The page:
Chapter11 - Chapter 11 Property Transactions Nonrecognition...

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Chapter 11 Property Transactions: Nonrecognition of Gains or Losses (Rev 08-1-11) Taxable income generally includes gain from the sale or exchange of property. To deduct losses you must rely on statutory permission. Gains - Gains are taxed on any disposition of property, generally, whether by sale, exchange, or other means of disposition. Recognition - Recognition refers to when/if you include the gain in your taxable income. Sometimes Gain on sale may be Deferred: o Temporarily not recognized. o Examples include exchanges of business property for like kind business property, involuntary conversions and certain stock swaps. Excluded o Permanently not recognized. o Examples include sales of personal residences and appreciation up to date of death on inherited property. Sale of Personal Residence (Code Section 121) Rules effective for home sales after May 6, 1997. Taxpayers may exclude gain from the sale of their principal residence: $250,000 of gain if single, or $500,000of gain if married filing jointly. To qualify, taxpayers must: Have owned the house two of the last five years, Have occupied the home as their principal residence two of the last five years. 1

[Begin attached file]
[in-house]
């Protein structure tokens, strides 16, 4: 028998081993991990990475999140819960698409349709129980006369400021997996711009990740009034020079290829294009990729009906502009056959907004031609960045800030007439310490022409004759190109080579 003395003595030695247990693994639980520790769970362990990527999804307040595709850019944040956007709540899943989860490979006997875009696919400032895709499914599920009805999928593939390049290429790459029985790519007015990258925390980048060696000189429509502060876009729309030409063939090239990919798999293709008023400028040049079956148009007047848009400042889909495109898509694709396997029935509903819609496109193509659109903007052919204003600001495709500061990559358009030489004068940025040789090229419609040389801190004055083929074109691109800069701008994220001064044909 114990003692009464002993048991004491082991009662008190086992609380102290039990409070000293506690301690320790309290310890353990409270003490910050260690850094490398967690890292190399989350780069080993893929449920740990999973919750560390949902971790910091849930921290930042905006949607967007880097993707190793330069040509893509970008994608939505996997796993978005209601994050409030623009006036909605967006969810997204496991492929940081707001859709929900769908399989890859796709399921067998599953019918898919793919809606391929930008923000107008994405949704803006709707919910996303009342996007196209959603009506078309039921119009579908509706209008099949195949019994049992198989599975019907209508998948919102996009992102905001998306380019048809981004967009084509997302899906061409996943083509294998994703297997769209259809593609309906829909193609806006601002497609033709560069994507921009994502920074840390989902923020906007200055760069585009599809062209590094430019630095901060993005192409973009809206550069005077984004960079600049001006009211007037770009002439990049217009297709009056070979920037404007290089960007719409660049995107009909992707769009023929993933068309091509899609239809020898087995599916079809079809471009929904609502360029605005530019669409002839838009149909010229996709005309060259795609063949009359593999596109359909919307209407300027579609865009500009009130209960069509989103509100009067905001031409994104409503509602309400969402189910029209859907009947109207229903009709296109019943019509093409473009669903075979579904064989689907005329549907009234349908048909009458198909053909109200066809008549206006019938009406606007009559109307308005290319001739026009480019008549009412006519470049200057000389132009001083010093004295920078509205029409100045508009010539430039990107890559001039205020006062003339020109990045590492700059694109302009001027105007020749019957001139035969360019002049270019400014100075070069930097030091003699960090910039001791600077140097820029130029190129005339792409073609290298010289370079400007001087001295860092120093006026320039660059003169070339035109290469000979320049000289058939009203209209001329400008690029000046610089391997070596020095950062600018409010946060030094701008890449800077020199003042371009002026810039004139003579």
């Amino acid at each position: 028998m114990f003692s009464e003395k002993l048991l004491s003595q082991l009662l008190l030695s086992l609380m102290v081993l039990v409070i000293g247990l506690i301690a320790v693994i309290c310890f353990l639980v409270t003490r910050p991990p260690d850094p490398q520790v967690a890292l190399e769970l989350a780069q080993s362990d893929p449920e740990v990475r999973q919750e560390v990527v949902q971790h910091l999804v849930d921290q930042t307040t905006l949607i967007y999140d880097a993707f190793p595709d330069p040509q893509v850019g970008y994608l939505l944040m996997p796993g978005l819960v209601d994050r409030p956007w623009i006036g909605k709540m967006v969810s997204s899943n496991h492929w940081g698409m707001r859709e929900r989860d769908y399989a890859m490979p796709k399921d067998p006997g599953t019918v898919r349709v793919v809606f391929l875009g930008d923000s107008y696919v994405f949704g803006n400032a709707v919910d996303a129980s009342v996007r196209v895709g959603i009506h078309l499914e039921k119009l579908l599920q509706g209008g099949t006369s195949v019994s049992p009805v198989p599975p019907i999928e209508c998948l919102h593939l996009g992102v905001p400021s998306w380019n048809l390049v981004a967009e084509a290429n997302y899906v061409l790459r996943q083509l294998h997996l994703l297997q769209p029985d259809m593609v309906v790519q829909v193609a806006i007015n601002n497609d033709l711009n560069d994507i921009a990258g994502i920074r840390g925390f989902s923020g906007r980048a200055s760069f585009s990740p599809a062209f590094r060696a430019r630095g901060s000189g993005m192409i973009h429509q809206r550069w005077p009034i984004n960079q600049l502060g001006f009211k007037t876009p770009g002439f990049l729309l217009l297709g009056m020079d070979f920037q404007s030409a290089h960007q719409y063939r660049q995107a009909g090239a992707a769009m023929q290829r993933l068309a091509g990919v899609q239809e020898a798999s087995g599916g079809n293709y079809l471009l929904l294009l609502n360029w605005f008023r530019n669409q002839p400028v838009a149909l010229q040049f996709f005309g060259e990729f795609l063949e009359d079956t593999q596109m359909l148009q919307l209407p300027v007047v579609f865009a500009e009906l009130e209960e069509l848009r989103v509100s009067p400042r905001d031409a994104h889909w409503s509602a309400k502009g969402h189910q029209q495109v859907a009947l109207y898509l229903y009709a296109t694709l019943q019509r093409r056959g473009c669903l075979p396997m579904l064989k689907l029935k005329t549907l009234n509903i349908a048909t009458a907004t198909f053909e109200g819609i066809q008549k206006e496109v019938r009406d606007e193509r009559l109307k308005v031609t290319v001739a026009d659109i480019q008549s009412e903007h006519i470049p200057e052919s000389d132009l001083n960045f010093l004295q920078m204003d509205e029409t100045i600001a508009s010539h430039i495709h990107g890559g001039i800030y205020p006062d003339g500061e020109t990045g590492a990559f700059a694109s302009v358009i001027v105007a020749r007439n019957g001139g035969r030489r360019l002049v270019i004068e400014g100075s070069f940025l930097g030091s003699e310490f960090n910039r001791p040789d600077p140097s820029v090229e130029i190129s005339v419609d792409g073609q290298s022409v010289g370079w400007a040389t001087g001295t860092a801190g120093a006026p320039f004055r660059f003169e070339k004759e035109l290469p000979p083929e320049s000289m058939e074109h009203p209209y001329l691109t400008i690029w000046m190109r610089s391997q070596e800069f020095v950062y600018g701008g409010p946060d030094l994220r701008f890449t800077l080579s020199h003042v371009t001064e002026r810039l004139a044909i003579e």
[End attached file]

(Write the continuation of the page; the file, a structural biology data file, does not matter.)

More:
Other Rules This exclusion may be only used once every two years. The basis of the new house is not reduced by the gain excluded. You may elect out of this provision and pay tax on the gain if you wish. Gains over excluded amount are taxable and may not be “rolled over” like in prior law. You may not use the exclusion within five years of acquiring the property through a ‘like kind’ (Section 1031) exchange. Special Rules for married taxpayers The exclusion is allowed if: Both meet the USE test, but Only one meets the OWNERSHIP test. BUT , neither has used their principal residence exclusion in a prior sale within the last two years. What is a ‘Principal Residence”? The main home in which the taxpayer lives. Time spent, religious & group affiliations, licensing, insurance, voting are all factors considered. May only have one principal residence at a time. Proration of Exclusion If the 2 year rule cannot be met because of health, job loss, transfer, or other ‘unforeseen circumstances’, may exclude a portion of the $250k/$500k based on (number of months of residency over 24 months).

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